Of the artists that emerged immediately following Nirvana’s breakthrough in the early ‘90s, none were more adequately labeled than Beck, whose music was easily the best example of “alternativeness.” Whether amassing all of his musical facets into a single work (Odelay, Midnite Vultures) or distilling them into so-called “departures” (Mutations, Sea Change), Beck’s irreverence has always been unmistakable. 1996’s Odelay found Beck collecting the grooves of generations past and reshaping them into a postmodern tapestry, merging countless samples and styles into one cohesive whole. The resolute confidence with which he accomplishes his sonic experiment becomes all the more important when considering the album’s cultural implications: Odelay isn’t just the product of one artist, it’s a defining statement of an entire generation in the throes of finding its own voice.
For an album with such a dense sonic clutter, Odelay‘s most surprising feature is its relative coherency. Matching themes to their seemingly appropriate genres (or anti-genres)—pop, jazz, folk, hip-hop, country, psychedelic, experimental, and noise rock—each track has its roots, and its flourishes: “Devil’s Haircut” is rooted in blues, “Lord Only Knows” in country and “Jack-Ass” in folk, but each song throws its respective classification on its head, layering the conventions with foreign instruments, beats, and hooks. “Hotwax” starts off as a banjo-laden country tune but then disintegrates into a breakbeat rap song, no doubt becoming inspiration for a legion of white, pseudo-hip-hop bands like Citizen King, who were likely influenced by the artist’s Caucasian dopeness.
Odelay is very much a revolt of principle, and its songs’ messages are never clearer than in the melodies themselves. Beck’s effusive genre-bending—a blues song with a house beat or a rap song with a funk hook, for example—asks us to look past our conventional views of what something should or shouldn’t sound like. Producers The Dust Brothers, famous for their work on the Beastie Boys’ groundbreaking Paul’s Boutique, emphasize the artist’s method-of-madness style with a production that rounds off tracks with background tambourines, maracas, and synthesizers, lending the album much of its bizarre, oddly gratifying texture. It feels like dance-pop, but sounds like just about everything else.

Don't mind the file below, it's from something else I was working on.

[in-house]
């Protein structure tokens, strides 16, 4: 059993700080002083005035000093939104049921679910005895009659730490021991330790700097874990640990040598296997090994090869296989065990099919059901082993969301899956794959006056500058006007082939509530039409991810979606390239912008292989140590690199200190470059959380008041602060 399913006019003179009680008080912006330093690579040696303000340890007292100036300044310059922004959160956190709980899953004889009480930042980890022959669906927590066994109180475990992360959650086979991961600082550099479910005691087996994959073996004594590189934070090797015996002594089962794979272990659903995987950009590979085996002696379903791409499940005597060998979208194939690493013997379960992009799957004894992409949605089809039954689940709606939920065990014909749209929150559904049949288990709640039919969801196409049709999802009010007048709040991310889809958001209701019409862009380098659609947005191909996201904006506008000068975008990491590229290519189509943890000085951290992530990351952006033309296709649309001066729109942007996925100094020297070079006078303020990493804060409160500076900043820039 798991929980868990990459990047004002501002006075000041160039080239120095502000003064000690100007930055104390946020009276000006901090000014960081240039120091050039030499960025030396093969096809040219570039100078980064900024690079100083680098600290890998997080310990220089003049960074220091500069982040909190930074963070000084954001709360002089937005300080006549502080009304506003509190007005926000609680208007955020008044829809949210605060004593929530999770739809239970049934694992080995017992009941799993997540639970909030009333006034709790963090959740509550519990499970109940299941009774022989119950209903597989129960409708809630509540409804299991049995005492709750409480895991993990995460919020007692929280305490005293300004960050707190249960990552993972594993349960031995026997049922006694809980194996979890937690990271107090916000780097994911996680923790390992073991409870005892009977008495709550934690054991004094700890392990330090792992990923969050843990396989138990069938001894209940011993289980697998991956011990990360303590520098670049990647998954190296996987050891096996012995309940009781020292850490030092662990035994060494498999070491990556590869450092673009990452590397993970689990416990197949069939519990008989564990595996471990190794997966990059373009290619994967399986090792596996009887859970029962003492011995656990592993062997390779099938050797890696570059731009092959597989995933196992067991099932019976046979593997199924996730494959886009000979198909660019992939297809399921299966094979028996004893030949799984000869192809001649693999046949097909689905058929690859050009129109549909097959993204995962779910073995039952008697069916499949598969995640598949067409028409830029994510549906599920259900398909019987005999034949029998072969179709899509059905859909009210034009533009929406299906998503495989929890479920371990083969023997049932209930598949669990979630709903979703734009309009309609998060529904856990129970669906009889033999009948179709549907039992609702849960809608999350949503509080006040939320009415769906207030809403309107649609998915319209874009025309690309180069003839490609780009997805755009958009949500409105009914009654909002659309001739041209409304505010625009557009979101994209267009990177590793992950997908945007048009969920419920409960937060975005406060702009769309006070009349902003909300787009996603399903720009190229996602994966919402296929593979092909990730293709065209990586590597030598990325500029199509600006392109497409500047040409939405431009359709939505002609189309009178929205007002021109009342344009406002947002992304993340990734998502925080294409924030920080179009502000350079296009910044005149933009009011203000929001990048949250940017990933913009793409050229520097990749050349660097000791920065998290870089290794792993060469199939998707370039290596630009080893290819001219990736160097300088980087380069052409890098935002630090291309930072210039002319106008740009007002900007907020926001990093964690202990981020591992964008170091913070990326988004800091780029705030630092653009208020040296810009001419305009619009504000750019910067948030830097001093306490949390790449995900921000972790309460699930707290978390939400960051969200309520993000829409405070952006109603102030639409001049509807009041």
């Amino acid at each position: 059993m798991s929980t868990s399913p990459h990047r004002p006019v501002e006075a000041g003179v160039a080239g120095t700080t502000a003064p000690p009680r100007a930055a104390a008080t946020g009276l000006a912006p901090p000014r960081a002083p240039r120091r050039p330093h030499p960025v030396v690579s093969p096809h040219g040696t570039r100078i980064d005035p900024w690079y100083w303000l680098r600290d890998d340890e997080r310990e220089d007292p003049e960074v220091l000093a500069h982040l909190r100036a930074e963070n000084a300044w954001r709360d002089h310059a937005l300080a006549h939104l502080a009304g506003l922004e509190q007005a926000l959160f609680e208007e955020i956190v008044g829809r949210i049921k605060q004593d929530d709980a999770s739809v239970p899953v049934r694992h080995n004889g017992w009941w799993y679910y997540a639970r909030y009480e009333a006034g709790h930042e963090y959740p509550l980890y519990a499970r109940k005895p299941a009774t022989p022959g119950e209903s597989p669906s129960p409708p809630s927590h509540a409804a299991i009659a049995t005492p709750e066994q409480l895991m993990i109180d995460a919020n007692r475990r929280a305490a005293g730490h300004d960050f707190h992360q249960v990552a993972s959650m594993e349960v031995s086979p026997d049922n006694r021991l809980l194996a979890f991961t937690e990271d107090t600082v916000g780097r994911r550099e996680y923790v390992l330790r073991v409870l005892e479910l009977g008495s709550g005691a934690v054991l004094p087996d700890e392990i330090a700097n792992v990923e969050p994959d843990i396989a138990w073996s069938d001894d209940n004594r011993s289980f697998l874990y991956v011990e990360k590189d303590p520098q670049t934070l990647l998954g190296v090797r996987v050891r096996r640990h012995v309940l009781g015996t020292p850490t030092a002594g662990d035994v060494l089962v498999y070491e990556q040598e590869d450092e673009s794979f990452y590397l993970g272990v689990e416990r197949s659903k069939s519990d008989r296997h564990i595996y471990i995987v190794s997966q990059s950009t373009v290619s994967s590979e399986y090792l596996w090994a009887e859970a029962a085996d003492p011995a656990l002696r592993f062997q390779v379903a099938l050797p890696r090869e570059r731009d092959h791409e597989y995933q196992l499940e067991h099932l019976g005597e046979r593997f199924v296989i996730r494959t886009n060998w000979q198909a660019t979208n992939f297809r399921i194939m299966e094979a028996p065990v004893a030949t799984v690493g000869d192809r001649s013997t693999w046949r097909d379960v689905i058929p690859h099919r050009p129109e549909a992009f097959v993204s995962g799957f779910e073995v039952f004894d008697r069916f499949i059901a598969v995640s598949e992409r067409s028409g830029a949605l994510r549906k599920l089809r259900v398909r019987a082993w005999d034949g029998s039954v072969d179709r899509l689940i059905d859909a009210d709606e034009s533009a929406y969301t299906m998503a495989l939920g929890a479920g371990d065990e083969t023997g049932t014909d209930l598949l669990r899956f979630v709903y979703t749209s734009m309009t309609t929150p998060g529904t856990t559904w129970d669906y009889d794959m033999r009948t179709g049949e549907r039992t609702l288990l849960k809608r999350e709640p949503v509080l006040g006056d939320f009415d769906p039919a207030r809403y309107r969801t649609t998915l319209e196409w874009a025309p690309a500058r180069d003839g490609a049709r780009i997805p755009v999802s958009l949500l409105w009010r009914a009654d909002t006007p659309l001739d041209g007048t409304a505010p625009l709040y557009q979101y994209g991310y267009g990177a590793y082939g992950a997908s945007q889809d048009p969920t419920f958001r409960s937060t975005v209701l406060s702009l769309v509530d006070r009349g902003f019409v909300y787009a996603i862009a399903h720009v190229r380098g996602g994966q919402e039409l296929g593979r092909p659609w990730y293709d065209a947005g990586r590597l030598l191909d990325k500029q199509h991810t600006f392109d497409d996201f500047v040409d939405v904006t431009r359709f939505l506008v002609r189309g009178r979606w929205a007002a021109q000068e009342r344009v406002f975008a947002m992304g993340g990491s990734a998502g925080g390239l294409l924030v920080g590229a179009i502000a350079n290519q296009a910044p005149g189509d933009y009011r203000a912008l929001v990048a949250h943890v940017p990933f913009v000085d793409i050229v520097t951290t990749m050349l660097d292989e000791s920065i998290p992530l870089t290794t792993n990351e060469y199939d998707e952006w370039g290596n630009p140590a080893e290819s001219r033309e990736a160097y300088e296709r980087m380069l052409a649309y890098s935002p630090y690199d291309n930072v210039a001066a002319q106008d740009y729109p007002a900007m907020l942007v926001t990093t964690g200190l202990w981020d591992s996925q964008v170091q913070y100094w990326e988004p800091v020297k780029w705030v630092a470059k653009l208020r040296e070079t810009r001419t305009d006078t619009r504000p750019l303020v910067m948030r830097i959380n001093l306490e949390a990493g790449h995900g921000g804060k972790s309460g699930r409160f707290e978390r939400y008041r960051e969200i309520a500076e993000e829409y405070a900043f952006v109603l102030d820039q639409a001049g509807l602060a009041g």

Where 2002’s Sea Change expressed a willingness to reveal the soul, Odelay often plays like a funky meditation piece, a cavalier escape from the everyday world. (Even the album’s title is a seemingly meaningless slang response to the question, “What’s up?”) Odelay‘s highlights also tend to be its funniest songs: “Devil’s Haircut” describes a demented hell while “The New Pollution” parodies an age-old caricature of corrupt women (“She can talk to the mangling strangers/She can sleep in a fiery barn/Throwing troubles to the dying embers”). Preciseness is the name of the game here, and Beck’s biting humor is dead-on.
Just as mainstream success was diluting alternative music, Beck waltzed onto the scene with more than just a few tricks up his sleeve. In the same way that the B-52’s responded to the exaggeration of late-‘70s rock, Beck’s Odelay can be seen as the artist’s own cheeky response to other Gen X alternative acts. That it completely ignored the angst-driven nihilistic trends of the grunge bands that helped shaped a generation of music was a dismissal in itself, and one so popular that it sparked an entirely new thought in music. Indeed, channeling the independent exuberance of alternative’s New Wave roots, Odelay was just as much a swan song for alternative’s passing era as it was the ushering in of a new generation of pop music that was ever so left-of-center.